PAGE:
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Toronto billboard battle heads to the courts

A major billboard firm is taking the city to court over its contentious sign bylaw, already under attack from anti-advertising activists as too lax.

The legal challenge by Titan Worldwide, with outdoor billboards located in the lucrative downtown, comes amid mounting pressure in and outside city hall for a crackdown on what is seen as a proliferation of illegal signs.

Yesterday, a city spokeperson declined to comment. The case is set for May in the Ontario Superior Court of Justice.

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In court documents, Titan contends the city is overstepping its powers by demanding an extra permit when a company, which already has permission to put up an ad on the side of a building, uses vinyl instead of paint.

"There should be just one permit, that is the crux of the dispute with the city," said Aird and Berlis lawyer Christopher Williams, who is representing Titan.

As an industry trend, outdoor advertisers are turning to vinyl signs (easier to put up and take down) instead of murals painted directly on a building wall.

Such substitutions, made without a permit, constitute a violation of the bylaw, according to the city, which has only one enforcement official full-time to monitor billboards.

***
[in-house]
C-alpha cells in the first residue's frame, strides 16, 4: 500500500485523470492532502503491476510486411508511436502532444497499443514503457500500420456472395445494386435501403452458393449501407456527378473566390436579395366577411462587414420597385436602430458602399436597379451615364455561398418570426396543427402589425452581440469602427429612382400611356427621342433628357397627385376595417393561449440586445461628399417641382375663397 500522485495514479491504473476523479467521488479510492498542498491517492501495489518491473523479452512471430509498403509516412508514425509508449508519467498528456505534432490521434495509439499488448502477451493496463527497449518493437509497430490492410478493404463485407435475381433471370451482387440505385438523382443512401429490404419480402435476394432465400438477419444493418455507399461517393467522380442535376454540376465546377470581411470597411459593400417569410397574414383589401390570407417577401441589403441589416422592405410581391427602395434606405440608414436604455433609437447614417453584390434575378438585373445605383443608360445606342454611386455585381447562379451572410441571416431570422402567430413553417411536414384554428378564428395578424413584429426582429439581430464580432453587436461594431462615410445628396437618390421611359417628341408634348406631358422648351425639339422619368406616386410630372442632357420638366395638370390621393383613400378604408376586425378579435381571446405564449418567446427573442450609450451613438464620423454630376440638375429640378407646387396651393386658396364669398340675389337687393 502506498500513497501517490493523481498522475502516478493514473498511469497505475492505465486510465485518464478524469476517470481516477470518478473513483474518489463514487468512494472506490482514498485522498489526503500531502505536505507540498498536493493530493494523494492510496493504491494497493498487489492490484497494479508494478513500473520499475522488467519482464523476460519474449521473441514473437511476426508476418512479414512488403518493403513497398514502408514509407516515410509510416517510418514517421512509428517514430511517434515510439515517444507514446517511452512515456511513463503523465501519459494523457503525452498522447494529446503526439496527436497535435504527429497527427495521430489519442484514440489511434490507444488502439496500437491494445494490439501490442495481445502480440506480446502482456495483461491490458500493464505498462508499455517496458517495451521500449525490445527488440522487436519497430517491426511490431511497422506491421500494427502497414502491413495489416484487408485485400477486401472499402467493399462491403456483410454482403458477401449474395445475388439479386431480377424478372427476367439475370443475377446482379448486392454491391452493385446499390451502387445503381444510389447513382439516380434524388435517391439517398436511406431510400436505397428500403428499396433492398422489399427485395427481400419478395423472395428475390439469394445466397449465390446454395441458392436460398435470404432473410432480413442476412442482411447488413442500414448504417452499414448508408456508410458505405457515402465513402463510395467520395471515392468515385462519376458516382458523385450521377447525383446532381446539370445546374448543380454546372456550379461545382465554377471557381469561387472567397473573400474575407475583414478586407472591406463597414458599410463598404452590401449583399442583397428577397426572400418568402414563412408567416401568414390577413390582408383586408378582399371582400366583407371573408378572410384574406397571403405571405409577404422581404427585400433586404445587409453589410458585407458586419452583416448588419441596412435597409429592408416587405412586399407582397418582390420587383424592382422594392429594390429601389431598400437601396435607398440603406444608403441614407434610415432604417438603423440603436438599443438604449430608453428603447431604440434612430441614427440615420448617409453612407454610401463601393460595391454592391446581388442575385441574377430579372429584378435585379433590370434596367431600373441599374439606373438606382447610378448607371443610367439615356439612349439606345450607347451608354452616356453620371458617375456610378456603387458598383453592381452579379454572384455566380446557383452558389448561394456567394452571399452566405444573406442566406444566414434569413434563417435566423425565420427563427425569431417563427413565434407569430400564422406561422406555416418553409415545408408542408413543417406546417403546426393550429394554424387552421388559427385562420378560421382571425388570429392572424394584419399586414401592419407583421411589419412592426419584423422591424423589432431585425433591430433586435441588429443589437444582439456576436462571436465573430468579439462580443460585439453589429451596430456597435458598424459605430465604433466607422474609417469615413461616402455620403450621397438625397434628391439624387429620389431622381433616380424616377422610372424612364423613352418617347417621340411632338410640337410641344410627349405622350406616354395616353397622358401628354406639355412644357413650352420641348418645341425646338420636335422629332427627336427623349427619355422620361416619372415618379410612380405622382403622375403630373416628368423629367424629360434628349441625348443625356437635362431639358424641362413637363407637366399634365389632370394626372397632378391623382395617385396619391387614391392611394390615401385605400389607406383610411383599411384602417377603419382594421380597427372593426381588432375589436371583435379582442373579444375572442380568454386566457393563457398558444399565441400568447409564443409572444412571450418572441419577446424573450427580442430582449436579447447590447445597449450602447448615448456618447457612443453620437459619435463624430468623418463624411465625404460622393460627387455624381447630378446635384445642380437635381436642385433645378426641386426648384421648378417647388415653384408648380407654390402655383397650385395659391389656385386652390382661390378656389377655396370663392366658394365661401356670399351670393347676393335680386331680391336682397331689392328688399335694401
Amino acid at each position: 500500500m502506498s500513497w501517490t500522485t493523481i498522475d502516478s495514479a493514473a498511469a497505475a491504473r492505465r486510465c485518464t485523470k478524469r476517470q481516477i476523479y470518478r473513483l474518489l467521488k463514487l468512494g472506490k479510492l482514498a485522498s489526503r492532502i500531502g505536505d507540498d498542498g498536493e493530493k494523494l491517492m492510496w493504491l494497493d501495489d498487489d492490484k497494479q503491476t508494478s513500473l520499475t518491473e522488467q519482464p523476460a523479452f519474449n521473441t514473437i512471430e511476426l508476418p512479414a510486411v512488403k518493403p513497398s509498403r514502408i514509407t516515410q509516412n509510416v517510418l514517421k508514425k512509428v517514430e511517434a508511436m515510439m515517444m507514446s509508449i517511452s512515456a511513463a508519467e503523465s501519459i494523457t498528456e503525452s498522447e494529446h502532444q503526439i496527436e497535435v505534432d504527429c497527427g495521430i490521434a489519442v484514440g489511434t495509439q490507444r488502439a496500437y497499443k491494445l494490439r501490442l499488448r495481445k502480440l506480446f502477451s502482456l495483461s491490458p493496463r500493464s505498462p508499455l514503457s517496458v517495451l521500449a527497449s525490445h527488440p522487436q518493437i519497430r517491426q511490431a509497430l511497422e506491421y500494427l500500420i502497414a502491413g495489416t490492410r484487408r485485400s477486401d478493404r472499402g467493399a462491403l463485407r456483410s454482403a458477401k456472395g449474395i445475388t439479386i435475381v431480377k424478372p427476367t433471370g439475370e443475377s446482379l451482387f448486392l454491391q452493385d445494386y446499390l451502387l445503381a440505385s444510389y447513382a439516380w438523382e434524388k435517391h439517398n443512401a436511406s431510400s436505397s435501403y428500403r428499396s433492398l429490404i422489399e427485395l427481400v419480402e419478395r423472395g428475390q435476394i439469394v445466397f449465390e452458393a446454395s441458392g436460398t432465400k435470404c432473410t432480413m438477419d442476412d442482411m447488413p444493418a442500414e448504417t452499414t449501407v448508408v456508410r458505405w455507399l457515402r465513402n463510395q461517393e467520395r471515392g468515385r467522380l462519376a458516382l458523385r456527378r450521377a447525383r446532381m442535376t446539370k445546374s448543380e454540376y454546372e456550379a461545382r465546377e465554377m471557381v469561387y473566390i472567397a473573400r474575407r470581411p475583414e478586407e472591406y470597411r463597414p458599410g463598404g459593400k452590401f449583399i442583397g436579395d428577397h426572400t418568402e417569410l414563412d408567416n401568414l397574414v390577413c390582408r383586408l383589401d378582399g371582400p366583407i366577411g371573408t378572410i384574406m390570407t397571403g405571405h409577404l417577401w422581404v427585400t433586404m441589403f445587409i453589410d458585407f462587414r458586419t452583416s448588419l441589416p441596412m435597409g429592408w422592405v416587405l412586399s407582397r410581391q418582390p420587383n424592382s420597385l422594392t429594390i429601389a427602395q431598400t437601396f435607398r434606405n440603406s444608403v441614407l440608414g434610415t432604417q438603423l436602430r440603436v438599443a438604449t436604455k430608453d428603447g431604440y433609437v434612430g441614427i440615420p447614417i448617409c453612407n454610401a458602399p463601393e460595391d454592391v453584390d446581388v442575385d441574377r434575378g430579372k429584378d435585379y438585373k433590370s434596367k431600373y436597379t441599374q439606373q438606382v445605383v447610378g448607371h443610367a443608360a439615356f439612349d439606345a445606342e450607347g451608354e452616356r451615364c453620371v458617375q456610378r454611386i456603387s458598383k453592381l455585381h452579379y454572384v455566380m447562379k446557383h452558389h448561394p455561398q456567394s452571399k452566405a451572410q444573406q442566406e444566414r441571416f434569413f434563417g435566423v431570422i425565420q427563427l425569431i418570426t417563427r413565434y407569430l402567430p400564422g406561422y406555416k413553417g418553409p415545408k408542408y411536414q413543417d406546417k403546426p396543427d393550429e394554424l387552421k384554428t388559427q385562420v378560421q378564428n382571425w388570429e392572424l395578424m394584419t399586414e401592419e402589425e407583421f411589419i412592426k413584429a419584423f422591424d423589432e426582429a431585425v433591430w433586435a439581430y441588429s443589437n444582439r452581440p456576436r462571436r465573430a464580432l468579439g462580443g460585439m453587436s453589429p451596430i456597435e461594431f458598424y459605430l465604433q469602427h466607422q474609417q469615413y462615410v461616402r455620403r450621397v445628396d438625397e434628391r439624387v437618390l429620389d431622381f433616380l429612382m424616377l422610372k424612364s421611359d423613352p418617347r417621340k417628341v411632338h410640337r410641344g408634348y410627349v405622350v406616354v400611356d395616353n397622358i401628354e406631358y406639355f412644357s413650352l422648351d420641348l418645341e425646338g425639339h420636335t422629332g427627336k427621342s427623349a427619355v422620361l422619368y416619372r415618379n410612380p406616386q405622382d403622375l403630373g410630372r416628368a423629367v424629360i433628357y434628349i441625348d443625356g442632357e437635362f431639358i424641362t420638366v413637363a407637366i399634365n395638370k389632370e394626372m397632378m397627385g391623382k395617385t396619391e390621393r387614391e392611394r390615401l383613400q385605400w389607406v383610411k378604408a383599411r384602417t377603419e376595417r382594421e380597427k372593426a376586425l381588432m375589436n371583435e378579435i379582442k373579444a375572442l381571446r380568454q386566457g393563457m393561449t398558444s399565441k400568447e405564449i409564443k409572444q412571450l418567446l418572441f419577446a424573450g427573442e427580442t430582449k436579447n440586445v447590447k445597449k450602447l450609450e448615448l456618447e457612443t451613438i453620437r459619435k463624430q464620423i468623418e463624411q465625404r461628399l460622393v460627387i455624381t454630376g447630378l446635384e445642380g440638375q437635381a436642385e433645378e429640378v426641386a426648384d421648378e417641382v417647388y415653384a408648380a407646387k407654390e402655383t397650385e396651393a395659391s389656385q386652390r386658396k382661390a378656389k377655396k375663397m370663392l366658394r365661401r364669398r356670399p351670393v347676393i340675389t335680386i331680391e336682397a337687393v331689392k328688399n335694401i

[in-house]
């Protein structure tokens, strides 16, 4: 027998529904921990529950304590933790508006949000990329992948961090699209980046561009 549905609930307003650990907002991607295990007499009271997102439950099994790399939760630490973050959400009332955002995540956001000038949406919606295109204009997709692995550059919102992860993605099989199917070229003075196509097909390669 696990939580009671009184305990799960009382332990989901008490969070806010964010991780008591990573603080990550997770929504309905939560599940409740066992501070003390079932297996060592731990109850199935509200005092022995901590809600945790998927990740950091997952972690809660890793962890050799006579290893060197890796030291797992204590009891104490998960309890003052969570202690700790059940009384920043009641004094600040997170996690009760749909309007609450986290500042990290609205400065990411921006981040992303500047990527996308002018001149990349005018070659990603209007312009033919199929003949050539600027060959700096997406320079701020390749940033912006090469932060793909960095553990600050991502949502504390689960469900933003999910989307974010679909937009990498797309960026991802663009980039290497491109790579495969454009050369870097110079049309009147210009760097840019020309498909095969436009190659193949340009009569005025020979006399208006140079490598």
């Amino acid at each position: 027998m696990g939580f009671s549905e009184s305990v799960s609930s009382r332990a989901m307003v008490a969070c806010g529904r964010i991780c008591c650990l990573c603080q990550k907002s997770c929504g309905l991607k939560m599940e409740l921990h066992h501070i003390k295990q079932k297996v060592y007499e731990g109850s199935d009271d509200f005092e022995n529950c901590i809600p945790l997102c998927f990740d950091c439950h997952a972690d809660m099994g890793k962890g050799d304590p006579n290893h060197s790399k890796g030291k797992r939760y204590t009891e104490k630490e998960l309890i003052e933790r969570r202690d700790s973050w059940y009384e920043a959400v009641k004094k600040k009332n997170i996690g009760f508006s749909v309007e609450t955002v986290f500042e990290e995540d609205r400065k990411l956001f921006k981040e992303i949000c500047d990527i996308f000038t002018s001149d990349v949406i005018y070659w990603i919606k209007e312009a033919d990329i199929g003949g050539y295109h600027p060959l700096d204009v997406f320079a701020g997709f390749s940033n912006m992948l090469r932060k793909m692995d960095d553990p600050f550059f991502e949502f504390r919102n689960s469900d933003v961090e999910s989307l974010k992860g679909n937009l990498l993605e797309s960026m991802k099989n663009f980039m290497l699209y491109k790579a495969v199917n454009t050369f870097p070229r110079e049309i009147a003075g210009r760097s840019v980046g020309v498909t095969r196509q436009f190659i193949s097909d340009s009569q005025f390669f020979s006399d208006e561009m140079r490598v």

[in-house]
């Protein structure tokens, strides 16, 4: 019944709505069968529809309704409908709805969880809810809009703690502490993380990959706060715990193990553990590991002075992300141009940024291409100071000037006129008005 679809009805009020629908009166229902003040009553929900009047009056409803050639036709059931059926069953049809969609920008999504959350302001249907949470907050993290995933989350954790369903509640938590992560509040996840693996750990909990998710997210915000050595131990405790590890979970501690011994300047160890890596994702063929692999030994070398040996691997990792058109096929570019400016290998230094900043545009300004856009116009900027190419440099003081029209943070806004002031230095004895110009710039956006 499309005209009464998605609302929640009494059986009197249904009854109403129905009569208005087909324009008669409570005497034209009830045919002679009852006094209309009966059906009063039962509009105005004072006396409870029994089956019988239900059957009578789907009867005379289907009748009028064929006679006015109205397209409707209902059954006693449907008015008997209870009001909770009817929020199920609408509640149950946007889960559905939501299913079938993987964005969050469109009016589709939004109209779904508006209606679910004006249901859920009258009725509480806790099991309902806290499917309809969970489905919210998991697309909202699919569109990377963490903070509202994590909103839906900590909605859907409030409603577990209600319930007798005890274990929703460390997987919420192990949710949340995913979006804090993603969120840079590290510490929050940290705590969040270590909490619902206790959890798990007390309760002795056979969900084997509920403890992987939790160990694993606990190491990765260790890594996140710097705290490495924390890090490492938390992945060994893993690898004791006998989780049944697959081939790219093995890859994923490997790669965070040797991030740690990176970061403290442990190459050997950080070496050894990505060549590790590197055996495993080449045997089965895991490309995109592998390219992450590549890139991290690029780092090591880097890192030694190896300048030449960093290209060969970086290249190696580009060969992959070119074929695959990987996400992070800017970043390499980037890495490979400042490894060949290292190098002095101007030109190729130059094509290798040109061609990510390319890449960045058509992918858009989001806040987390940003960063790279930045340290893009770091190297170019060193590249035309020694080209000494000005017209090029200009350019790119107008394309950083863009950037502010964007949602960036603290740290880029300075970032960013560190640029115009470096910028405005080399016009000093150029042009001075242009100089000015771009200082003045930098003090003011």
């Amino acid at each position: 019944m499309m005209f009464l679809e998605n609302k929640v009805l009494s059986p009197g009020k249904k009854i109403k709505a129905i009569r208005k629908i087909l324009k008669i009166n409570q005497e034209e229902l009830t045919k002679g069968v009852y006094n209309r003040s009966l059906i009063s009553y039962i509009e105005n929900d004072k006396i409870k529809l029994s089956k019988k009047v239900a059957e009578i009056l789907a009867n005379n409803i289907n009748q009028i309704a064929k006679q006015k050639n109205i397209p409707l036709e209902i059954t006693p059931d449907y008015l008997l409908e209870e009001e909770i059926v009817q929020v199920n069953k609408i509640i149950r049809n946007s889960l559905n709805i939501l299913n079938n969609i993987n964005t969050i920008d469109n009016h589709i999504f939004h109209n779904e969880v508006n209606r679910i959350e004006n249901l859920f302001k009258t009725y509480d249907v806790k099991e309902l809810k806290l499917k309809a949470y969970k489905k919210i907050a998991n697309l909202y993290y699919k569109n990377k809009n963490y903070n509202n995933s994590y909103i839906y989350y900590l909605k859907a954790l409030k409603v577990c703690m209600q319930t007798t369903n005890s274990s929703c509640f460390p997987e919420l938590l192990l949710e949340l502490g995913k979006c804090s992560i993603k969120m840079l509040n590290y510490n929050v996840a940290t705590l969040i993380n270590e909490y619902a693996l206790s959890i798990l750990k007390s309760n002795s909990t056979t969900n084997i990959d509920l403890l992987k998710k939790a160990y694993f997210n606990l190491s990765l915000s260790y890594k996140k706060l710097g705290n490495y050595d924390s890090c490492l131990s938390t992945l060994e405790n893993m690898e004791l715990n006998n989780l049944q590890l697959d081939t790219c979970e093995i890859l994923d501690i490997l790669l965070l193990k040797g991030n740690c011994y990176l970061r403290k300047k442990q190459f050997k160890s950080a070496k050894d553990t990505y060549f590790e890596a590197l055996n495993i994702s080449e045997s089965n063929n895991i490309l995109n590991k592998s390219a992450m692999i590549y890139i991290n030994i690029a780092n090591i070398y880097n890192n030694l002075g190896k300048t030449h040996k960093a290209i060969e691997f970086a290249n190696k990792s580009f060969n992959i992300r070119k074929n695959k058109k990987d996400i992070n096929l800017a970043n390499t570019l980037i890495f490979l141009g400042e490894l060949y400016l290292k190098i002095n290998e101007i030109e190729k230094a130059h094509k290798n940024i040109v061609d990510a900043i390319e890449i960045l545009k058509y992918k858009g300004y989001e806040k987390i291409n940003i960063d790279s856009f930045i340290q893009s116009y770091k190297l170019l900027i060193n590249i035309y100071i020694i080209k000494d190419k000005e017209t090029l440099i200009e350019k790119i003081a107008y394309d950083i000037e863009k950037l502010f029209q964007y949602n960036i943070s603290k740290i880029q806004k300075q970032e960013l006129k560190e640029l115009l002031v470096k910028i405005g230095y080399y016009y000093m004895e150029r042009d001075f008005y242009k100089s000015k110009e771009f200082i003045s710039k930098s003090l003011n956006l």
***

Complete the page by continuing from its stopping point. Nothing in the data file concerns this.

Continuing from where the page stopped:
Over the past year, citing vinyl signs as evidence, grassroots activists with have reported several hundred alleged breaches of the bylaw by billboard companies, including Titan, demanding tougher enforcement.

Follow-up investigations by city officials confirmed some, but not all, of the complaints levelled by

"The city has allowed the advertising industry to get away with murder for years," Rami Tabello, co-ordinator for, said yesterday.

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He contends that Titan has launched legal action to delay further moves by the city that has issued "notices of revocation" for the company to remove vinyl signs at 16 downtown locations.

Not so, said Mr. Williams, noting his client last year engaged in months of discussions, with the city insistent that a separate permit is required for a vinyl sign.

The legal fight also comes as the city attempts to write a new citywide sign bylaw, possibly by early 2009, to replace a hodgepodge of rules developed by the former cities of pre-amalgamation Toronto.

"Our sign bylaw is a complete and total disaster," said Councillor Howard Moscoe (Ward 15, Eglinton-Lawrence), the chairman of council's licensing and standards committee, who wants tighter controls on advertisers.

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